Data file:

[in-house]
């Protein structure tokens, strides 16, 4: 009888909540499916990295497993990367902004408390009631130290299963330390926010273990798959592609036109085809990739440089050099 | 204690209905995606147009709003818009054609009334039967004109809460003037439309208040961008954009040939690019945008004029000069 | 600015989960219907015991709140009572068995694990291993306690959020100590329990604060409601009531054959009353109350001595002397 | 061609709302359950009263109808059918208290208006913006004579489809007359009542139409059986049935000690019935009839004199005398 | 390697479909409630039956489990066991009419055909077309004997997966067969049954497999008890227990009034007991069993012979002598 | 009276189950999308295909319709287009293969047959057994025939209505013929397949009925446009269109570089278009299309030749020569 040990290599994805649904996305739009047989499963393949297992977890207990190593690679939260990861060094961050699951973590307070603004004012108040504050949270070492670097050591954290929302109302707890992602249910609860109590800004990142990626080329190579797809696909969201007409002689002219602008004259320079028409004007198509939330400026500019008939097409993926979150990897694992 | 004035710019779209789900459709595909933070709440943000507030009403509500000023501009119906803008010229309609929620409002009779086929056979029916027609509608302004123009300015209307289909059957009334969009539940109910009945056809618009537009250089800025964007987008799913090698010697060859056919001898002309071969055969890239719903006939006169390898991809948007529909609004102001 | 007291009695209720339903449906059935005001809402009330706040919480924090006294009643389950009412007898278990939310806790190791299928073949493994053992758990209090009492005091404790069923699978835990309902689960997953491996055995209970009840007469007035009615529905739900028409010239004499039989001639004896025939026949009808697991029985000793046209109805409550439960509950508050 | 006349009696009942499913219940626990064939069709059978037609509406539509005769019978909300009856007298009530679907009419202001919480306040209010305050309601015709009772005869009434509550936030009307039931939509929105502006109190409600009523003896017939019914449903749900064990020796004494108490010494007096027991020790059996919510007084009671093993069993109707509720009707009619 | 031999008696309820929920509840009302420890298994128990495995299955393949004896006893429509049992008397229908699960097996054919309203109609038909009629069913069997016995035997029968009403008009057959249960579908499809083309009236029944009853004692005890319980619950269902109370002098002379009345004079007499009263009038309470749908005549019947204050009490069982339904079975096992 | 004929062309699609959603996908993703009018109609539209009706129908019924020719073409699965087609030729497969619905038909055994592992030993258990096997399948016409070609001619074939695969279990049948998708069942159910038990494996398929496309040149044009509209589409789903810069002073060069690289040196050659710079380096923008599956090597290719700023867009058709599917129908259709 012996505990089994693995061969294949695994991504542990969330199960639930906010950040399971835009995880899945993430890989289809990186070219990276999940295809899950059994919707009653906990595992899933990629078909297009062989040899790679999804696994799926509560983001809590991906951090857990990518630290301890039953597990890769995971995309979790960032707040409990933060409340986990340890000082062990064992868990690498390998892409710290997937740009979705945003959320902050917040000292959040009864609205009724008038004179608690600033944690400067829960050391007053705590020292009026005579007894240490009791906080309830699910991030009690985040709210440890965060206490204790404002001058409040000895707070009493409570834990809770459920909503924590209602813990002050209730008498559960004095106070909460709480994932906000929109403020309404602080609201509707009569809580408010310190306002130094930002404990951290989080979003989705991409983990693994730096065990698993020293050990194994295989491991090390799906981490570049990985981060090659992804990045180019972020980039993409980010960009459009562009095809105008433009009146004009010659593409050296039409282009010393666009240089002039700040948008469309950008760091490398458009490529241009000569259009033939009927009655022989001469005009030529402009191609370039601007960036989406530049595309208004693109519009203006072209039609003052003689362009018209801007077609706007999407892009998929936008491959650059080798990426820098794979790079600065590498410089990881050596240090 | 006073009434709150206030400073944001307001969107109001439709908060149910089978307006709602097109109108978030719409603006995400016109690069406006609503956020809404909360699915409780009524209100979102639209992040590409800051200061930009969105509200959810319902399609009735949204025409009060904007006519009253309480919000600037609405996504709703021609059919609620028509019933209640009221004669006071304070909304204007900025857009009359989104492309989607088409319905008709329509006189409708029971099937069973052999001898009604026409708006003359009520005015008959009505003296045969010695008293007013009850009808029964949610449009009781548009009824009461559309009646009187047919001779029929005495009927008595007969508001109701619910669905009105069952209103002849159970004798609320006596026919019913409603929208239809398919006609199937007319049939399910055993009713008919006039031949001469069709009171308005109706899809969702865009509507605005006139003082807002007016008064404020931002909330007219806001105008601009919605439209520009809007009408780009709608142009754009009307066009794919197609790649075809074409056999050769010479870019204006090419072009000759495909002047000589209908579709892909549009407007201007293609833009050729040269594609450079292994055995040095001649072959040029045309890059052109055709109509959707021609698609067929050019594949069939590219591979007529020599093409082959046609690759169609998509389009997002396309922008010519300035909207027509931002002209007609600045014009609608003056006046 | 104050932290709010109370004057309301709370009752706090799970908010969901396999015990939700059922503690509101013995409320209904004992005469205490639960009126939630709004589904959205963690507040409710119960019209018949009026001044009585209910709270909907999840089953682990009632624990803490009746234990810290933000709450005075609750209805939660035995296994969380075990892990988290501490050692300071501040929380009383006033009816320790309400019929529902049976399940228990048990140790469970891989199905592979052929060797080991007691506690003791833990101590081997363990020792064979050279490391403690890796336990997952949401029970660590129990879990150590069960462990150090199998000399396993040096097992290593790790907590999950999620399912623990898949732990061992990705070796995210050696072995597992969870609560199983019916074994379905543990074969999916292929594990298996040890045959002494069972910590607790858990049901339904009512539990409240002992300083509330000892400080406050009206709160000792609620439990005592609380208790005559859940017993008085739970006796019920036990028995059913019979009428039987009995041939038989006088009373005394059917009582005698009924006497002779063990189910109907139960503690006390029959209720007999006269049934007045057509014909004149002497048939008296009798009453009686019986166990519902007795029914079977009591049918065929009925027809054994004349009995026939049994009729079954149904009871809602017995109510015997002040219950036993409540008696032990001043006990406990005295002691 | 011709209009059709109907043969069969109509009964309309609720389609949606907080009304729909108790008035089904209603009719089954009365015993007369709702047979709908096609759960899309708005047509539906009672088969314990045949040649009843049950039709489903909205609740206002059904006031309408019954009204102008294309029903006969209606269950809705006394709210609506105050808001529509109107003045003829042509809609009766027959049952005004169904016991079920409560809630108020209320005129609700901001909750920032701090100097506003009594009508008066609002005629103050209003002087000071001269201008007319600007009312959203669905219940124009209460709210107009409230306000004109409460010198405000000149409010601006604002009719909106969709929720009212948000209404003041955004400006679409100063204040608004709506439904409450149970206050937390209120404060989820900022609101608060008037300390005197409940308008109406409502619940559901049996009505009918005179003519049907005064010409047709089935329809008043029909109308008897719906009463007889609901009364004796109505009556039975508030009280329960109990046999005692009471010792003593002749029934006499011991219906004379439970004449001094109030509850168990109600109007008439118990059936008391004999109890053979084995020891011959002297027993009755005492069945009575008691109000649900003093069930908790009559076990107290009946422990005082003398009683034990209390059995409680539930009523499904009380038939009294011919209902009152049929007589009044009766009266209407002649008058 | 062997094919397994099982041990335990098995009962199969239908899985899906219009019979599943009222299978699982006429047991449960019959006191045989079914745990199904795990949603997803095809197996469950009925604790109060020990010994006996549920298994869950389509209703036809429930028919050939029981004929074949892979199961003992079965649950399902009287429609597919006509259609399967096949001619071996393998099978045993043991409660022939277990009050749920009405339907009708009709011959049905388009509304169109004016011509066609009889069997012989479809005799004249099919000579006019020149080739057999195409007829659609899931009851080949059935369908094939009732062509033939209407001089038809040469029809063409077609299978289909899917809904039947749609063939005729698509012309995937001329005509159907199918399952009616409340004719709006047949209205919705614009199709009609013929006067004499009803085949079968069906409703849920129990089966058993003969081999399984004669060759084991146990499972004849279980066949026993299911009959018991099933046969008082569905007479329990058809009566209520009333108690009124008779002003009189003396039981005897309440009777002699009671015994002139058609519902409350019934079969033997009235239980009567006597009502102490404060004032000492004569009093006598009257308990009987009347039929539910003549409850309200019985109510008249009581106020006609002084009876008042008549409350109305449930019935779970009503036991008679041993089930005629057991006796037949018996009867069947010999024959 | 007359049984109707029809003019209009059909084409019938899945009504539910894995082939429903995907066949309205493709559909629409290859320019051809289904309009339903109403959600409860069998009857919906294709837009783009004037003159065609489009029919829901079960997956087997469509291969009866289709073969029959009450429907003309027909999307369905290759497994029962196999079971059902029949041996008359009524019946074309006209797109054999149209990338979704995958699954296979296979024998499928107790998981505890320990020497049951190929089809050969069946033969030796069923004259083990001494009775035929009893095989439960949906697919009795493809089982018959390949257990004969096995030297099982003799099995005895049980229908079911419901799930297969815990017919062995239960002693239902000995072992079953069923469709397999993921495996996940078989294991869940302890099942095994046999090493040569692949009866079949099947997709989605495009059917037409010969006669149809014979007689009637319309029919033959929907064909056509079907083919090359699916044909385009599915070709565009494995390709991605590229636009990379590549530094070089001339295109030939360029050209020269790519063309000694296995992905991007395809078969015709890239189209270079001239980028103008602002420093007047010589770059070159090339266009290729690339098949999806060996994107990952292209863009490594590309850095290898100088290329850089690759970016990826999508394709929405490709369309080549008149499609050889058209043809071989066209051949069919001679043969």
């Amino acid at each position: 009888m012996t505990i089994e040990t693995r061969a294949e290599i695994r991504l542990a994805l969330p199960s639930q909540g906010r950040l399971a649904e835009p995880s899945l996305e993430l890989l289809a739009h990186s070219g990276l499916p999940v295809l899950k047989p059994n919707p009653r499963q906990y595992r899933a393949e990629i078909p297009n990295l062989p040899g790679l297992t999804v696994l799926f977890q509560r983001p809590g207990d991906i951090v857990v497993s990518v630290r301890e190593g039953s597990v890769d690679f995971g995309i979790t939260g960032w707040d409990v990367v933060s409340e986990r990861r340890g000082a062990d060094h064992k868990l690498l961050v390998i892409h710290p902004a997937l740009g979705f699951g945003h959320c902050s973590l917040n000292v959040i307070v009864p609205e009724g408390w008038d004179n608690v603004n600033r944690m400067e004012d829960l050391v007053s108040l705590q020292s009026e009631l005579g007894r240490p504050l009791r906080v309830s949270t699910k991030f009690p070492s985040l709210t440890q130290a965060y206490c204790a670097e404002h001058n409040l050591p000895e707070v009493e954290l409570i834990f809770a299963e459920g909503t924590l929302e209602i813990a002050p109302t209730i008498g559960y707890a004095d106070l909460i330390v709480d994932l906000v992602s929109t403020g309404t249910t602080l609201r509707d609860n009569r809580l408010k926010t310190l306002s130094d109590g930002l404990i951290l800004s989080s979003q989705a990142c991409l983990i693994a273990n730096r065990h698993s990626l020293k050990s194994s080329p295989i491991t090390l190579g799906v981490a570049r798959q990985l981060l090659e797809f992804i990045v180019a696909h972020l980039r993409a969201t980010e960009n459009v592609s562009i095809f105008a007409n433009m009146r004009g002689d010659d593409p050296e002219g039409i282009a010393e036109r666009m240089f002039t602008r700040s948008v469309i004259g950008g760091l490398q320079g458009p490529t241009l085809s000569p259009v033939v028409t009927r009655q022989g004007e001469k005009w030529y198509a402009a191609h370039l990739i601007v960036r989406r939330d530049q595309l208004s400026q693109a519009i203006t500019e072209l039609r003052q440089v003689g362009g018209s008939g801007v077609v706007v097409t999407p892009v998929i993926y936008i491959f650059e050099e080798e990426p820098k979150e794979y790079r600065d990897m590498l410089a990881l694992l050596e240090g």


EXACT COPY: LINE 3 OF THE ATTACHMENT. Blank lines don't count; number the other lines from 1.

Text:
């Amino acid at each position: 009888m012996t505990i089994e040990t693995r061969a294949e290599i695994r991504l542990a994805l969330p199960s639930q909540g906010r950040l399971a649904e835009p995880s899945l996305e993430l890989l289809a739009h990186s070219g990276l499916p999940v295809l899950k047989p059994n919707p009653r499963q906990y595992r899933a393949e990629i078909p297009n990295l062989p040899g790679l297992t999804v696994l799926f977890q509560r983001p809590g207990d991906i951090v857990v497993s990518v630290r301890e190593g039953s597990v890769d690679f995971g995309i979790t939260g960032w707040d409990v990367v933060s409340e986990r990861r340890g000082a062990d060094h064992k868990l690498l961050v390998i892409h710290p902004a997937l740009g979705f699951g945003h959320c902050s973590l917040n000292v959040i307070v009864p609205e009724g408390w008038d004179n608690v603004n600033r944690m400067e004012d829960l050391v007053s108040l705590q020292s009026e009631l005579g007894r240490p504050l009791r906080v309830s949270t699910k991030f009690p070492s985040l709210t440890q130290a965060y206490c204790a670097e404002h001058n409040l050591p000895e707070v009493e954290l409570i834990f809770a299963e459920g909503t924590l929302e209602i813990a002050p109302t209730i008498g559960y707890a004095d106070l909460i330390v709480d994932l906000v992602s929109t403020g309404t249910t602080l609201r509707d609860n009569r809580l408010k926010t310190l306002s130094d109590g930002l404990i951290l800004s989080s979003q989705a990142c991409l983990i693994a273990n730096r065990h698993s990626l020293k050990s194994s080329p295989i491991t090390l190579g799906v981490a570049r798959q990985l981060l090659e797809f992804i990045v180019a696909h972020l980039r993409a969201t980010e960009n459009v592609s562009i095809f105008a007409n433009m009146r004009g002689d010659d593409p050296e002219g039409i282009a010393e036109r666009m240089f002039t602008r700040s948008v469309i004259g950008g760091l490398q320079g458009p490529t241009l085809s000569p259009v033939v028409t009927r009655q022989g004007e001469k005009w030529y198509a402009a191609h370039l990739i601007v960036r989406r939330d530049q595309l208004s400026q693109a519009i203006t500019e072209l039609r003052q440089v003689g362009g018209s008939g801007v077609v706007v097409t999407p892009v998929i993926y936008i491959f650059e050099e080798e990426p820098k979150e794979y790079r600065d990897m590498l410089a990881l694992l050596e240090g």